PITTSBURGH -- This Iggle is flying high.
Iggle Video is the home entertainment operation of Giant Eagle. Compared to other supermarket video-rental programs that crashed to earth in recent years, it is all but defying gravity. The name "Iggle" is derived from a local pronunciation of "eagle."
Excellence in marketing, merchandising and buying, and a willingness to seize on future trends, not just wait to follow them, are all hallmarks of Giant Eagle's video program. The result is a business that competes well with the big video chains like Blockbuster and Hollywood, with arguably more staying power because of its location within a major regional supermarket, said industry observers.
That's only part of the reason why SN selected Giant Eagle as its first Supermarket Video Retailer of the Year.
With a strategy in place for dealing with the rental trade, Giant Eagle has now set its sights on increasing its sell-through market share by going after the mass merchants and electronics stores, said Chuck Porter, director, Iggle Entertainment and Video, Giant Eagle, in an exclusive interview.
"There seems to be a shift to the sell-through business driven by DVD and driven by what the studios are doing with the pricing," he said. "In the past, we didn't look at the Wal-Marts and Best Buys of the world as our competition, but we are looking at them as our competition now."
The retailer's success in video is due to the company's dedication to the category, the support of upper management, and "our willingness to change," Porter said. "It is not a static category. You constantly have to review it and make whatever changes are appropriate to drive your business."
This is well-recognized in the supplier community. "We have great respect for Giant Eagle's total commitment to the rental category, and this is reflected throughout their entertainment departments," said Bill Bryant, vice president, sales, Ingram Entertainment, La Vergne, Tenn. "Giant Eagle is undoubtedly one of the top VHS and DVD retailers in the country, commanding great respect within the industry," he said.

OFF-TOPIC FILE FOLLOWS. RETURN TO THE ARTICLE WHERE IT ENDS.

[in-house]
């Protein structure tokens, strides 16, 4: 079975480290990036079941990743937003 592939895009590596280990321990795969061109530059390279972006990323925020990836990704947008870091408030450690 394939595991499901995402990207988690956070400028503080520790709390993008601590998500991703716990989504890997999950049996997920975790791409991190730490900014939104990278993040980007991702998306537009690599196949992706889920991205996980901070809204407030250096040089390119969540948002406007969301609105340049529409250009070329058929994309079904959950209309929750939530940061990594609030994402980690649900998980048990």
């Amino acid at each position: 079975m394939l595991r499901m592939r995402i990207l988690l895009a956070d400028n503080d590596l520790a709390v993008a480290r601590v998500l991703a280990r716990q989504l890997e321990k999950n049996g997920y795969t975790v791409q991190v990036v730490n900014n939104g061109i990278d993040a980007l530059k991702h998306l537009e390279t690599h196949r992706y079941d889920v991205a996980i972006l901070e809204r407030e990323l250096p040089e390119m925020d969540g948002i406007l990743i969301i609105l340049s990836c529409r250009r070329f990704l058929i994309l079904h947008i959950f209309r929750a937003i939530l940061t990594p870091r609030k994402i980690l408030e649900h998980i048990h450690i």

"There's nobody in their league. There's nobody even close to being in their league," said Andrew Miller, director, supermarket division, Rentrak Corp., Portland, Ore. "They've been ahead of the curves; they've been innovative. They have been very professional about their approach to the business. They are just the number one supermarket video account."
Giant Eagle began its video program with the price-oriented, non-live departments that were common to supermarkets in the 1980s and evolved them into attractive, well-merchandised, 2,500-square-foot, store-within-a-store departments with separate entrances.
The retailer now has 86 of the newer-format, store-within-a-store departments and 16 of the older non-live sections, which continue to do good business, he said. Giant Eagle services a total of 212 corporate and independent stores in Pennsylvania, Ohio, West Virginia and Maryland.
Along the way, the retailer has experimented with much larger stores -- some almost twice the size of the current prototype -- and a wide variety of entertainment products, including games, audio books, music, computer software and sales of hardware like game systems and DVD players.
Some, like the video games, have become an integral part of the operation. Game rentals now comprise 10% to 11% of overall rental revenues, similar to the video specialty chains, Porter said. Audio books continue as a convenience offering where there is demand, while music and computer software have fallen by the wayside, he said.
The move to live inventory departments in the late '80s and early '90s was a turning point for Giant Eagle's program. "We saw a major bump in our video volume. We also saw a corresponding bump in our store volume. We took that concept and decided that's the business we wanted to be in," Porter said.